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Alison Bailes Review - SUPER

by Alison Bailes, published on March 30, 2011

I am burnt out on superhero movies. I am not at all excited about “Captain America”, “The Green Lantern” or “X-Men: First Class”. Even television has drowned us in product with “No Ordinary Family”, “The Cape”, “Heroes” and the upcoming “Wonder Woman”. I tend to think that the genre has become saturated and stale. Consequently I am also starting to tire of spoofs of superhero movies.

After last year’s “Kick-Ass” which I found to be a moderately interesting coming of age tale wrapped up in a disgusting riff on comic book violence, we now have “Super” from writer/director James Gunn (“Slither”). It covers much of the same ground, except its protagonist is a full grown man, played by Rainn Wilson, instead of a high-school kid. When a reed-thin, nerdy teenage boy dresses up in a rubber suit and tries to fight crime it is funny and a little sad. When a large, full-grown man does it, it is just sad.

And “Super” is a sad film. There are moments of pure emotion and its darkly comedic scenes work well. In fact, Wilson shows remarkable range playing a loser with a pitiful life. He’s the perfect actor to walk that fine line between tragedy and comedy, and there are some very funny scenes here involving a proselytizing TV evangelist played by Nathan Fillion dressed up as “The Holy Avenger”. But Gunn is more interested in commenting on violence in our society and the nature of revenge and the ineptitude of our police force. And he attempts to do this by mixing genres and playing with tone. The result is uneven, and for me, excessively bloody.

Wilson plays short order cook Frank whose wife (Liv Tyler!!) has just relapsed into addiction and left him for a seedy drug kingpin played by Kevin Bacon. Because he just can’t take it anymore, he devises an alter-ego, the Crimson Bolt, who drives around town in his decrepit crate, and bops people on the head with a large metal wrench. At first this is kind of comical. Who wouldn’t like to take it to the guy who cuts in line at the movies? But the extent of the beating is so gratuitously violent and gory that we are shaken up. And it’s not a dream sequence or imagination. It really happens. And Frank gets away with it. This is the first of many implausibilities that I just couldn’t accept. (what about all the witnesses?)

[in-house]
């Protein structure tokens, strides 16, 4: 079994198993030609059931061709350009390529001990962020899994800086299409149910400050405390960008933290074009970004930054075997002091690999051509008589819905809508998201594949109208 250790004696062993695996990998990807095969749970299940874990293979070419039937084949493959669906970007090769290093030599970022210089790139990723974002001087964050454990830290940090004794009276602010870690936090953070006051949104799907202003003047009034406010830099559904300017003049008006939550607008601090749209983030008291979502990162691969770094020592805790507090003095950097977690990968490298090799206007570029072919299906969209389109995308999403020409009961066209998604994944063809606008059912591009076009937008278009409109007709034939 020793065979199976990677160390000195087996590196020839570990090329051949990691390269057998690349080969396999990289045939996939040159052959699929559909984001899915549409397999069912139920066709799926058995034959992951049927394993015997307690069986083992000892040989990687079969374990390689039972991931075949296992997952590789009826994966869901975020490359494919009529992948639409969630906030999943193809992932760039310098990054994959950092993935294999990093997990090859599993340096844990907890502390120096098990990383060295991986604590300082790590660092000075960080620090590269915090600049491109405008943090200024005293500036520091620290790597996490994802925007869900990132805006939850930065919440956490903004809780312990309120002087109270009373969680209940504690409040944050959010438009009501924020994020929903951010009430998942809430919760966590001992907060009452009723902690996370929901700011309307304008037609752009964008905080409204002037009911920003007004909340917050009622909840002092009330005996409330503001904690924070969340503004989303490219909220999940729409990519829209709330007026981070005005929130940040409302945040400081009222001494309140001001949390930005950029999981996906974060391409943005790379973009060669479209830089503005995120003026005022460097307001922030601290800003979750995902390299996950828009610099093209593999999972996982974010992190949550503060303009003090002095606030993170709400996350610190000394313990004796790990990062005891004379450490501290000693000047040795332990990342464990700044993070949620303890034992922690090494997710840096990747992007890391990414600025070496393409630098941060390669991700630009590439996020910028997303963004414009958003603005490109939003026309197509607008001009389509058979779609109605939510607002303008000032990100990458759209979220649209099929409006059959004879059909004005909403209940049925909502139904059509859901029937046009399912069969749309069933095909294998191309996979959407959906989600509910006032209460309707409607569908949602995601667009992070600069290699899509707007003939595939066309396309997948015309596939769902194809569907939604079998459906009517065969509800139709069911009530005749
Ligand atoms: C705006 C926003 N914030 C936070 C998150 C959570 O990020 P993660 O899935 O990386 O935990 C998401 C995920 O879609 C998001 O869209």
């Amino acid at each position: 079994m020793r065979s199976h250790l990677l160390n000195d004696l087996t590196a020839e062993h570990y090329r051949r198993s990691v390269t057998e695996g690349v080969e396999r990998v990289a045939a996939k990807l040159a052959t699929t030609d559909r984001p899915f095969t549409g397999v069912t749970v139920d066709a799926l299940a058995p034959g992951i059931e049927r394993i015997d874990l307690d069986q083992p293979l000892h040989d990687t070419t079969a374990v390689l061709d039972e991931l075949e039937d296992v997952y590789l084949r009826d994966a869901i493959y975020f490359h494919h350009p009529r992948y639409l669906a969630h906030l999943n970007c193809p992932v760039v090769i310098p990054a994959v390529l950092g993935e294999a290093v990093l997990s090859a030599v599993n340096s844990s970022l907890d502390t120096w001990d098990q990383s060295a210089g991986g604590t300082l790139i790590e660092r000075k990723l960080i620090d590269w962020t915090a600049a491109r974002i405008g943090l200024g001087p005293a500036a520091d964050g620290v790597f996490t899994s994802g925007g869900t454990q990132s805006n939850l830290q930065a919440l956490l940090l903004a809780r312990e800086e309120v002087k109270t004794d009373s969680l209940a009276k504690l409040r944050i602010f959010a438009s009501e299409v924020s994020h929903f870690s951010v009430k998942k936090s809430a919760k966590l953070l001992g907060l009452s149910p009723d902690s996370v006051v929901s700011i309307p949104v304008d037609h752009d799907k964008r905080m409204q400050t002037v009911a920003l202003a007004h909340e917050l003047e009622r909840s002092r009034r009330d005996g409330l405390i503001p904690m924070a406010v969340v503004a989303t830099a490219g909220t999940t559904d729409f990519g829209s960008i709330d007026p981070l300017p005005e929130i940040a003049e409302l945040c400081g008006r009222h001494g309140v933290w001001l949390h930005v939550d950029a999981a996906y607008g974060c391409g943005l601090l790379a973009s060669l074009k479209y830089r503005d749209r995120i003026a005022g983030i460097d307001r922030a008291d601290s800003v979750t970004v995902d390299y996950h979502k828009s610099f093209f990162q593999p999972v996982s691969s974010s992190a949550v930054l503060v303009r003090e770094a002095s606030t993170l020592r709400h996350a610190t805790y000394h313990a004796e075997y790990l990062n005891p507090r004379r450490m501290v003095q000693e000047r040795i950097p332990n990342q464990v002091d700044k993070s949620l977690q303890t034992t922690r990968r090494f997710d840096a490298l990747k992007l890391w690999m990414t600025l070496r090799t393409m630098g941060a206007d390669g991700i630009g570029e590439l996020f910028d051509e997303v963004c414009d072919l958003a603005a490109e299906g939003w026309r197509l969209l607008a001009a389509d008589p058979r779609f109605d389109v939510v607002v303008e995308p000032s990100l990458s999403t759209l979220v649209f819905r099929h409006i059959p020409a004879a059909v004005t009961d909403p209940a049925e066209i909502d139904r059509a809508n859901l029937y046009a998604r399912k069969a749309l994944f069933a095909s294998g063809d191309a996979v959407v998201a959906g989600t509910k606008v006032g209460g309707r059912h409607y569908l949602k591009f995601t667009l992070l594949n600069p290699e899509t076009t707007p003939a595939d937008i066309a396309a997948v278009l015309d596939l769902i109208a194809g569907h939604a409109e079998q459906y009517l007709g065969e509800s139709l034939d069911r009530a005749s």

Frank soon teams up with Libby, a young comic book fan who is over-eager to assume the sidekick mantle. She goads Frank along and indulges in some ultra-violence of her own as the laughably titled Boltie. Together they make a comical team. Frank with his gut pushing out of his makeshift outfit and Libby posturing and preening. I suppose her character is supposed to be a sly comment on the sexualized nature of female costumed characters, but with Ellen Page playing her, she is more like a pre-adolescent little sister begging to tag along with the big kids. Perhaps I’m thinking about this too much, but an unexpected sex scene was definitely uncomfortable and almost inappropriate.

Often when violence on television or in the movies is discussed it is divided into “real” violence and “comic book” violence. Many a director has excused his excesses by reminding us all of the Road Runner and Tom and Jerry cartoons we all watched as kids. So in that vein, Gunn tries to downplay the seriousness of the violence in “Super” by placing animated “Splats” and “Kerpows” around the action. Whilst mildly amusing, it does not make the violence appear “cartoonish”. There is too much ferocity, too much anger and too much blood. The showdown at the end of the film has a startlingly high body count yet we are supposed to cheer for Frank. For he is on the side of Right. Is it OK to blow someone’s brains out if they are evil? Many films, good and bad have explored this issue: “Death Wish”, “The Brave One” and so on.

“Super” doesn’t add anything to this hot-button topic. It is too good to be a mere spoof, (although Kevin Bacon plays it as one). But it is not good enough to be a thought-provoking satire. A satire must be critical of something…holding it up to ridicule or scorn. I’m just not sure what “Super” professes to ridicule, except perhaps, slightly pudgy guys dressed in rubber.

Source: alisonbailes.com